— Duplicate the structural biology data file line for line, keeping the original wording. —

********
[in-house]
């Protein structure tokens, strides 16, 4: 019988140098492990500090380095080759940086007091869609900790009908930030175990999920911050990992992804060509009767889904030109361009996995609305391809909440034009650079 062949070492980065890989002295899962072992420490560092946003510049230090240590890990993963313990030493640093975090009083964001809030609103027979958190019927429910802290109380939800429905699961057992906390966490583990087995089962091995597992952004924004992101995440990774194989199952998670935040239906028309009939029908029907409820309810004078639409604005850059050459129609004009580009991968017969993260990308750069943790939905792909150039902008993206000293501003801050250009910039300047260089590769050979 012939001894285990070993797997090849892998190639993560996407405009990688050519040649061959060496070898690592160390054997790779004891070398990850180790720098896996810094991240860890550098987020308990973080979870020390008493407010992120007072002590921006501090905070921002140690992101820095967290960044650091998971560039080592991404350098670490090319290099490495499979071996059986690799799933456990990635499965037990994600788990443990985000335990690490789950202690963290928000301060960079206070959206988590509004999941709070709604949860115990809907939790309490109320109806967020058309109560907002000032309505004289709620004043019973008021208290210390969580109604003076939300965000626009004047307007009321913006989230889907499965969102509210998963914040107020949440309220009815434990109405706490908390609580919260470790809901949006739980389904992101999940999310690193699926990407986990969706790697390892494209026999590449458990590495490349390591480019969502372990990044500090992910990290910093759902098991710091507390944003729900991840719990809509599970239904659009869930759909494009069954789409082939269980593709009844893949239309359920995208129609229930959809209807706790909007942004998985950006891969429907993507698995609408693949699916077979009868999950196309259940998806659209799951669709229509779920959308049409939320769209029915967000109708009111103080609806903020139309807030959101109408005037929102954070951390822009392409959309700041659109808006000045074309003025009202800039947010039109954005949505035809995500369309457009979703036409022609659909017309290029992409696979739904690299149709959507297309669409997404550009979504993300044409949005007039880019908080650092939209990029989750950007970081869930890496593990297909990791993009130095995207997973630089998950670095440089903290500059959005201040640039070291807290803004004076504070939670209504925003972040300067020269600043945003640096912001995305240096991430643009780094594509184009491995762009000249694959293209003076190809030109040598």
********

[in-house]
């Protein structure tokens, strides 16, 4: 019988140098492990500090380095080759940086007091869609900790009908930030175990999920911050990992992804060509009767889904030109361009996995609305391809909440034009650079 062949070492980065890989002295899962072992420490560092946003510049230090240590890990993963313990030493640093975090009083964001809030609103027979958190019927429910802290109380939800429905699961057992906390966490583990087995089962091995597992952004924004992101995440990774194989199952998670935040239906028309009939029908029907409820309810004078639409604005850059050459129609004009580009991968017969993260990308750069943790939905792909150039902008993206000293501003801050250009910039300047260089590769050979 012939001894285990070993797997090849892998190639993560996407405009990688050519040649061959060496070898690592160390054997790779004891070398990850180790720098896996810094991240860890550098987020308990973080979870020390008493407010992120007072002590921006501090905070921002140690992101820095967290960044650091998971560039080592991404350098670490090319290099490495499979071996059986690799799933456990990635499965037990994600788990443990985000335990690490789950202690963290928000301060960079206070959206988590509004999941709070709604949860115990809907939790309490109320109806967020058309109560907002000032309505004289709620004043019973008021208290210390969580109604003076939300965000626009004047307007009321913006989230889907499965969102509210998963914040107020949440309220009815434990109405706490908390609580919260470790809901949006739980389904992101999940999310690193699926990407986990969706790697390892494209026999590449458990590495490349390591480019969502372990990044500090992910990290910093759902098991710091507390944003729900991840719990809509599970239904659009869930759909494009069954789409082939269980593709009844893949239309359920995208129609229930959809209807706790909007942004998985950006891969429907993507698995609408693949699916077979009868999950196309259940998806659209799951669709229509779920959308049409939320769209029915967000109708009111103080609806903020139309807030959101109408005037929102954070951390822009392409959309700041659109808006000045074309003025009202800039947010039109954005949505035809995500369309457009979703036409022609659909017309290029992409696979739904690299149709959507297309669409997404550009979504993300044409949005007039880019908080650092939209990029989750950007970081869930890496593990297909990791993009130095995207997973630089998950670095440089903290500059959005201040640039070291807290803004004076504070939670209504925003972040300067020269600043945003640096912001995305240096991430643009780094594509184009491995762009000249694959293209003076190809030109040598």